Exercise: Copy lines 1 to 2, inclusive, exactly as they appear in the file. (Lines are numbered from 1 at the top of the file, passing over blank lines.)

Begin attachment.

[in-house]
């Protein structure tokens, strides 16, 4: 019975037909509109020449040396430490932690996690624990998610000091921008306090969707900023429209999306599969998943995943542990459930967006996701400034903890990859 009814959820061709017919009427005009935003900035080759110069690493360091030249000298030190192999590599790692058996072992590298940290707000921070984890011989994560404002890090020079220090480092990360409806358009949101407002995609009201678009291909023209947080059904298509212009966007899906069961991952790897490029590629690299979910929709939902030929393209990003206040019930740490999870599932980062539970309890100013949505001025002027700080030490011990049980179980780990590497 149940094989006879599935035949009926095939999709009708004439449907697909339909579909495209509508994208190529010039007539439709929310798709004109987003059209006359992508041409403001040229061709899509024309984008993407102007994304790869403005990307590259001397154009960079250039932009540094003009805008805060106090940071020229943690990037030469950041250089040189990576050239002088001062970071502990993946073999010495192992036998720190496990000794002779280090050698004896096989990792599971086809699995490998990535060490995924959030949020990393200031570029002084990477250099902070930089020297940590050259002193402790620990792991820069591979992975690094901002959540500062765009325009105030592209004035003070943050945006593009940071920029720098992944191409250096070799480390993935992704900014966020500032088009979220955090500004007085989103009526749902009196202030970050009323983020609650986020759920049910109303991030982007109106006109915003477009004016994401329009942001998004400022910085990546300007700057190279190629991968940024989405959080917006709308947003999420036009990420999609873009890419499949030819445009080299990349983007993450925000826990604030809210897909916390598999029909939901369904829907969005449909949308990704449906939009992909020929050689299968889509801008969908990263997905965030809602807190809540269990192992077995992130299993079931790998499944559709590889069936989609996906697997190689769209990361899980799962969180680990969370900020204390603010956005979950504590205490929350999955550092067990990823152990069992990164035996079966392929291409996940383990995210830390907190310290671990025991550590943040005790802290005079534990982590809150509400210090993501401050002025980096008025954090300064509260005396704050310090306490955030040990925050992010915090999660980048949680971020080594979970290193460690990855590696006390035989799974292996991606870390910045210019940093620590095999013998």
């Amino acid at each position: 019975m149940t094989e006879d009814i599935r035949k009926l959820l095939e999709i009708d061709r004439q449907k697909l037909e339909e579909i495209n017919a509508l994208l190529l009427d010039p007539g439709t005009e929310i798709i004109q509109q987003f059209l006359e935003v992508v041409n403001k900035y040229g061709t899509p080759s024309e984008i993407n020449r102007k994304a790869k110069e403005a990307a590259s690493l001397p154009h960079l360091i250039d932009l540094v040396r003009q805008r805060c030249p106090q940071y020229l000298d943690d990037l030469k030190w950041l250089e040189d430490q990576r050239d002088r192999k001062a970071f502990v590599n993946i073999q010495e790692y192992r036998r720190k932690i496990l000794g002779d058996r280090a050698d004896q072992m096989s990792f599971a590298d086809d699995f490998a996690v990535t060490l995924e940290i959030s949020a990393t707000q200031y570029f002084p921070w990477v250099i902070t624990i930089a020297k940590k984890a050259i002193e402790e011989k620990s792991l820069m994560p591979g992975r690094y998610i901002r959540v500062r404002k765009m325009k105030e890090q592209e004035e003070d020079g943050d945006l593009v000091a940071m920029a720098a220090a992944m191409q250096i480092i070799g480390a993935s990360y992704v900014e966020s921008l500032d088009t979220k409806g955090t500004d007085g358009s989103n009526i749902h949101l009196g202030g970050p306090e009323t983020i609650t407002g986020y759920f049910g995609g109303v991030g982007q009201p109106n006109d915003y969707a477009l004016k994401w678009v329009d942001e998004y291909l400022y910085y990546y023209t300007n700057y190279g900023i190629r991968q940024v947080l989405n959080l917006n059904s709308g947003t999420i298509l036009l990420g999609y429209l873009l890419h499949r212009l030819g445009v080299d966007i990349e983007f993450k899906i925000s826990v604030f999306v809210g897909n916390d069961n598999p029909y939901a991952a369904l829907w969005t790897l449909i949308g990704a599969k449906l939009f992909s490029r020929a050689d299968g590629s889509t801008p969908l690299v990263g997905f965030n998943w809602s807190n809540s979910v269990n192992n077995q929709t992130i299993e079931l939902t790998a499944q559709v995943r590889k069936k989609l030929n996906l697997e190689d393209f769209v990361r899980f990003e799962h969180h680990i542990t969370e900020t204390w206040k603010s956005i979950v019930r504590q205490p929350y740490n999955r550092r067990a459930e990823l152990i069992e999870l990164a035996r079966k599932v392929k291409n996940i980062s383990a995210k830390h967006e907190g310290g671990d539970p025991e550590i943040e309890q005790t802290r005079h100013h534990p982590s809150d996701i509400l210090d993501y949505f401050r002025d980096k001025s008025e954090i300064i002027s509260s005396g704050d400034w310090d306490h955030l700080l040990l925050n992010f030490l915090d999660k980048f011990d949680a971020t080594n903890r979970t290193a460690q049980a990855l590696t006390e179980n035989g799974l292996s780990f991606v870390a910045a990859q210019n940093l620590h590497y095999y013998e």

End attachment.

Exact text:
[in-house]
């Protein structure tokens, strides 16, 4: 019975037909509109020449040396430490932690996690624990998610000091921008306090969707900023429209999306599969998943995943542990459930967006996701400034903890990859 009814959820061709017919009427005009935003900035080759110069690493360091030249000298030190192999590599790692058996072992590298940290707000921070984890011989994560404002890090020079220090480092990360409806358009949101407002995609009201678009291909023209947080059904298509212009966007899906069961991952790897490029590629690299979910929709939902030929393209990003206040019930740490999870599932980062539970309890100013949505001025002027700080030490011990049980179980780990590497 149940094989006879599935035949009926095939999709009708004439449907697909339909579909495209509508994208190529010039007539439709929310798709004109987003059209006359992508041409403001040229061709899509024309984008993407102007994304790869403005990307590259001397154009960079250039932009540094003009805008805060106090940071020229943690990037030469950041250089040189990576050239002088001062970071502990993946073999010495192992036998720190496990000794002779280090050698004896096989990792599971086809699995490998990535060490995924959030949020990393200031570029002084990477250099902070930089020297940590050259002193402790620990792991820069591979992975690094901002959540500062765009325009105030592209004035003070943050945006593009940071920029720098992944191409250096070799480390993935992704900014966020500032088009979220955090500004007085989103009526749902009196202030970050009323983020609650986020759920049910109303991030982007109106006109915003477009004016994401329009942001998004400022910085990546300007700057190279190629991968940024989405959080917006709308947003999420036009990420999609873009890419499949030819445009080299990349983007993450925000826990604030809210897909916390598999029909939901369904829907969005449909949308990704449906939009992909020929050689299968889509801008969908990263997905965030809602807190809540269990192992077995992130299993079931790998499944559709590889069936989609996906697997190689769209990361899980799962969180680990969370900020204390603010956005979950504590205490929350999955550092067990990823152990069992990164035996079966392929291409996940383990995210830390907190310290671990025991550590943040005790802290005079534990982590809150509400210090993501401050002025980096008025954090300064509260005396704050310090306490955030040990925050992010915090999660980048949680971020080594979970290193460690990855590696006390035989799974292996991606870390910045210019940093620590095999013998």